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Pauline Lerner

Razumovsky at lunchtime

February 12, 2007 at 9:53 PM


I’m working on a short-term contract on the campus of NIH (National Institutes of Health) in Bethesda MD, and today I enjoyed a very pleasant perq: a free lunchtime performance of Beethoven’s String Quartet Opus 59 (Razumovsky) #3. The site of NIH is aptly called a campus because it feels like a large university campus, even though it is a federal government agency. There are over 18,000 employees here, mostly research scientists in biology and medicine. Many scientists are musicians or music lovers, and a small fraction of them benefit from a program sponsored by Merck, the giant pharmaceutical company, which brings the Manchester String Quartet here for a free lunchtime performance once a month. The venue is wonderful – an auditorium so small that no mikes are needed. The sound was big, warm, and exciting, and I felt enveloped in it. When we entered the auditorium, the audience members each received a small brochure of beautifully written and illustrated notes on the programs, and, before the performance, the cellist, Glenn Garlick, spoke to us briefly about the music. His talk was punctuated by performances of small parts (a few lines) of this or other quartets which demonstrated some of the points of his talk. These “extras” included parts of Mozart’s Dissonance Quartet and some Russian folk material. The program notes, which are unusually informative, say that “the bigness of the Razumovsky quartets depends not only on harmonic breadth and sheer size but also on the scope that is made available to four distinct personalities who are prepared to argue or sink their differences.” That’s certainly a good description of the soul of the piece. The notes also say that Beethoven “associates the second violin with the viola as an alto instrument, [making for] a quartet sound weighted in the center.” I found this mode of interplay among the four instruments striking. There was extensive dialogue between the second violin and the viola. The dialogue was fascinating itself, in addition to its effect of setting the first violin and cello off like voices on the extreme edges. I remember reading discussions on violinist.com in which people say that they like playing second violin in string trios or string quartets because they make inner connections between the outer instruments. Overall, today’s performance by the Manchester String Quartet was stunning.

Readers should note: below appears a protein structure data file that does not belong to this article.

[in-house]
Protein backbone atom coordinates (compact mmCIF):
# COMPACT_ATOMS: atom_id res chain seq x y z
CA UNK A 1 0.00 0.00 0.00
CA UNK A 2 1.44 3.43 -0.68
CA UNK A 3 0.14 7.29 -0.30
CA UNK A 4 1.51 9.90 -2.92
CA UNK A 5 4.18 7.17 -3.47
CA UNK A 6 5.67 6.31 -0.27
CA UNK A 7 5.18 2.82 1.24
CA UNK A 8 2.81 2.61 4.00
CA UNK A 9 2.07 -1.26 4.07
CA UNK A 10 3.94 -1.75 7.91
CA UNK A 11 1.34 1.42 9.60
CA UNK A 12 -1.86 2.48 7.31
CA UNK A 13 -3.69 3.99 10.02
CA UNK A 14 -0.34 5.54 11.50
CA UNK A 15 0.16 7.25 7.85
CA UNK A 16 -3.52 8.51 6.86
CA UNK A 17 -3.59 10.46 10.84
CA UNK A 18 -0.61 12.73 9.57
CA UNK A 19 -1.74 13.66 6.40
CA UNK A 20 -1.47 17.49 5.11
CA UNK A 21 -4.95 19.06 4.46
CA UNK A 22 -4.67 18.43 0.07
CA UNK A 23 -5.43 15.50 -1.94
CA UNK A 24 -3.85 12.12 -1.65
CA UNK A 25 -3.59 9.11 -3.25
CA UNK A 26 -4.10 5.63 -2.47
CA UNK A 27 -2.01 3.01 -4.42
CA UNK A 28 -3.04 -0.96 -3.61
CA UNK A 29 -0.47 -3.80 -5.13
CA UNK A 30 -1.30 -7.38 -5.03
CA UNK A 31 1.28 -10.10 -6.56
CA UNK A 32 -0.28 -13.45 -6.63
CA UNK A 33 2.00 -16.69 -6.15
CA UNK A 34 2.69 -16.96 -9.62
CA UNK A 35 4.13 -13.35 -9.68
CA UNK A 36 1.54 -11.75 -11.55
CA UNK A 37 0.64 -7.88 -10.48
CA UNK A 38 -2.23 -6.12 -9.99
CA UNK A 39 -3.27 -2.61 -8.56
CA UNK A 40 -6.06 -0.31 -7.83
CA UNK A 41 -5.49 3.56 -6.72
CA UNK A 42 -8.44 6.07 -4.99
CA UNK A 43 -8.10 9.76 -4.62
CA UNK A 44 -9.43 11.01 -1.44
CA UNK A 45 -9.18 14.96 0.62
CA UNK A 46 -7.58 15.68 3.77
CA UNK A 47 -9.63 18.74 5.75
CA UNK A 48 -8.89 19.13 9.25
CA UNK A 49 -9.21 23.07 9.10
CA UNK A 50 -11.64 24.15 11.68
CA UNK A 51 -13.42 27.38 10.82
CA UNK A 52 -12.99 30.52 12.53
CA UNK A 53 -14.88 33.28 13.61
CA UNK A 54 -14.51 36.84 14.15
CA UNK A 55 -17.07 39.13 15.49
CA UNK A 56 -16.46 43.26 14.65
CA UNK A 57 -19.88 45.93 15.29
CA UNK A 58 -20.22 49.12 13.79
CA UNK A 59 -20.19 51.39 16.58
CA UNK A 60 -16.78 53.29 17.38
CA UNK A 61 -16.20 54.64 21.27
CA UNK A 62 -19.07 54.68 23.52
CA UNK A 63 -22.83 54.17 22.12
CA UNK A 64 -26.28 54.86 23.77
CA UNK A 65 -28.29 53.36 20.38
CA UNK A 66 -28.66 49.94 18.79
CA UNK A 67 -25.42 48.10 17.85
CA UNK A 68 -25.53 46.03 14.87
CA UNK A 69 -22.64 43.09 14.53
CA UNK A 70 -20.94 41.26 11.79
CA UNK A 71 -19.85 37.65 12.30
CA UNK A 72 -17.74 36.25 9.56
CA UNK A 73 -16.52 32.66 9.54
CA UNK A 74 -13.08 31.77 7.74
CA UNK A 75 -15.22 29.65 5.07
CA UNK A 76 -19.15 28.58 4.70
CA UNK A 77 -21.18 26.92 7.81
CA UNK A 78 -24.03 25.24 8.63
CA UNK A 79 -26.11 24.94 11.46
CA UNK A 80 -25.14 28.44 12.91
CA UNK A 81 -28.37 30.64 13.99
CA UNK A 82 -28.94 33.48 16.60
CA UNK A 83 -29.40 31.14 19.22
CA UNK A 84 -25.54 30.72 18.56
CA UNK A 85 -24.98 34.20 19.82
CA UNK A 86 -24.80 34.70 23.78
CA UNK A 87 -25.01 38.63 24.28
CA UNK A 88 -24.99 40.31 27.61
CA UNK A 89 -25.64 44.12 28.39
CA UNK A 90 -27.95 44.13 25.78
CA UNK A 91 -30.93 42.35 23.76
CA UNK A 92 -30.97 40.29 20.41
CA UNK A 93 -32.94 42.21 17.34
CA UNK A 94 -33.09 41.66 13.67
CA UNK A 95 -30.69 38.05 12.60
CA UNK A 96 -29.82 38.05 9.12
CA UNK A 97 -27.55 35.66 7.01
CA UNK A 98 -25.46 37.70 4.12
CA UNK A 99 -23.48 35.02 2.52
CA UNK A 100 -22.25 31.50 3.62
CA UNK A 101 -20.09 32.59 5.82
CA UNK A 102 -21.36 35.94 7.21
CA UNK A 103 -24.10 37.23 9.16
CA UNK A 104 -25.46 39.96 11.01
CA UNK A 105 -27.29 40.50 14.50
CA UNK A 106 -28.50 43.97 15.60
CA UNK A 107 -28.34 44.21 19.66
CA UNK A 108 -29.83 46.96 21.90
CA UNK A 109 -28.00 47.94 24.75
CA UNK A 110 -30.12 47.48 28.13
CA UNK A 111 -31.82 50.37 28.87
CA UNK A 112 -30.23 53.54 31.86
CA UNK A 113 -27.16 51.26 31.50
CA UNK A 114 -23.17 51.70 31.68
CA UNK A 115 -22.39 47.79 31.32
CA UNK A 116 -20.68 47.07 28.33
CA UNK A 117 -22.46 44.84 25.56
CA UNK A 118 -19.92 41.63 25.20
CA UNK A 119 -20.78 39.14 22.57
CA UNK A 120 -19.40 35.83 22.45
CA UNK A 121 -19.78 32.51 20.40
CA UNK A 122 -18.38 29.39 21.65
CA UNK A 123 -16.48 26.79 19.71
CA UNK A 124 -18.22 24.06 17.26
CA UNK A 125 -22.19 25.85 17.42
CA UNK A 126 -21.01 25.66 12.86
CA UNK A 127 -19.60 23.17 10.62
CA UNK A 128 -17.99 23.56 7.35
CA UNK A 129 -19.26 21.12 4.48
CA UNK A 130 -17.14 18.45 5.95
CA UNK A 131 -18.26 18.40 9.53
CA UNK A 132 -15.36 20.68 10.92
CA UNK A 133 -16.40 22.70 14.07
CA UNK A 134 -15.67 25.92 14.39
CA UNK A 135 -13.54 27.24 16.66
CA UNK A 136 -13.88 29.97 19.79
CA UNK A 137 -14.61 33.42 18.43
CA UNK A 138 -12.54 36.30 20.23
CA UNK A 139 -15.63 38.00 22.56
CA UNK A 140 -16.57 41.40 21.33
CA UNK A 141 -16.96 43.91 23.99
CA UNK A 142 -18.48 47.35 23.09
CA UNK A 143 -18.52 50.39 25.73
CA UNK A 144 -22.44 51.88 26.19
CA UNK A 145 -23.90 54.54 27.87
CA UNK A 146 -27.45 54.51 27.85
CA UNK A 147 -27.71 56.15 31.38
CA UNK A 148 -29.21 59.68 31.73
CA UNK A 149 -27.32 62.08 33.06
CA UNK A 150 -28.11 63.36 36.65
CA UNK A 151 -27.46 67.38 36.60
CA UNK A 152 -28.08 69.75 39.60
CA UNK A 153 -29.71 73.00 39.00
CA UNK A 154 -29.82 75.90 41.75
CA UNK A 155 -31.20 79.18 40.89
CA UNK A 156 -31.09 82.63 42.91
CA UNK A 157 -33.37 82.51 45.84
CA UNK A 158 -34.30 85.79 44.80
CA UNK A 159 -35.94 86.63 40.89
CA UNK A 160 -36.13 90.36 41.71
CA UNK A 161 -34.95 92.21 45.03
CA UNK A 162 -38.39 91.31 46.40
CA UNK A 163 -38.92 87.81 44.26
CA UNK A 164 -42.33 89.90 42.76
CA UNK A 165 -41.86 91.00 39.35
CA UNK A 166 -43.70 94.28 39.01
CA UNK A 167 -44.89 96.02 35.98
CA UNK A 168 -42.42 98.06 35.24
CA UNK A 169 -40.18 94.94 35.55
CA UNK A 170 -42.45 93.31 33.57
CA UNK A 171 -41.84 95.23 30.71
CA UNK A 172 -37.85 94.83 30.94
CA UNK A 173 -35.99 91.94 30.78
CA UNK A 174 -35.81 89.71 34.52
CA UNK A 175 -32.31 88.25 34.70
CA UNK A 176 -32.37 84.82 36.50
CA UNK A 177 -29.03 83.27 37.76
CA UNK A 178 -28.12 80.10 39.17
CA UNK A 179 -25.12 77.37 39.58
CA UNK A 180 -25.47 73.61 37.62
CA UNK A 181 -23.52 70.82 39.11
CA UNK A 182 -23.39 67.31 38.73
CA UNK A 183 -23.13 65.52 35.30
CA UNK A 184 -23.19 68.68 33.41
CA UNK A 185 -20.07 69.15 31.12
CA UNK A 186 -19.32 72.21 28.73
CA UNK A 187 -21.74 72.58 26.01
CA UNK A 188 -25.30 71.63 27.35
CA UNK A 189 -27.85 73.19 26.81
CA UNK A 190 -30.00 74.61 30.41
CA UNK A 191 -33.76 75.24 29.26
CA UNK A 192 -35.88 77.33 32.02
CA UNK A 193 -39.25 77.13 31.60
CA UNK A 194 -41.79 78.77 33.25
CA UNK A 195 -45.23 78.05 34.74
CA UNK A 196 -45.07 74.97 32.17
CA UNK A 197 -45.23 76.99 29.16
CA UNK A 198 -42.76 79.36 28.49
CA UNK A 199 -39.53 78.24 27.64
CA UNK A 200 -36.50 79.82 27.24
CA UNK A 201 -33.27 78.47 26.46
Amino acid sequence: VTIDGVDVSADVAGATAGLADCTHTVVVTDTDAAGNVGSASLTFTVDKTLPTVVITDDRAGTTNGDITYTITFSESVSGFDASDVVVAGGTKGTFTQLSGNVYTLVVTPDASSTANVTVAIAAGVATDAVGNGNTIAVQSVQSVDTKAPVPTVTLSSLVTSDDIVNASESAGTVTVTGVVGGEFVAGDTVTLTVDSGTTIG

The setting was so small and informal, that I felt quite comfortable approaching Glenn Garlick and the other members of the quartet after their performance to talk. I was not alone. A lot of listeners who have been attending this concert series for months spoke to Mr. Garlick, and he recognized them and chatted like an old friend. He told me that this concert is one in a three year long series of monthly concerts in which the musicians explore the string quartet genre in chronological succession. Unfortunately, I’ve missed performances of some quartets by Haydn, Mozart, and Beethoven, but I look forward to hearing quartets by Beethoven, Schubert, Mendelssohn, and more. Mr. Garlick said that it will be easier to understand some of Beethoven’s quartets, which can have the feeling of “dense” sound, after listening to works by Mendelssohn. I asked him where the quartet comes from, expecting to hear “New Hampshire,” but he said that the quartet is locally based. All the players are members of the National Symphony Orchestra. At the time of their first performance, they had to come up with a name quickly, and one of the players suggested Manchester because that is the name of the street where he lives. Unfortunately, the name stuck. I told them that I like a name suggested by someone (I think Sandy Marcus) on violinist.com – the Mississippi Hot Dog Quartet. Mr. Garlick said that he and the other three players especially enjoyed performing at NIH because so many scientists here are such knowledgeable and enthusiastic listeners. The members of the quartet really did look like they were enjoying themselves, and so did I.

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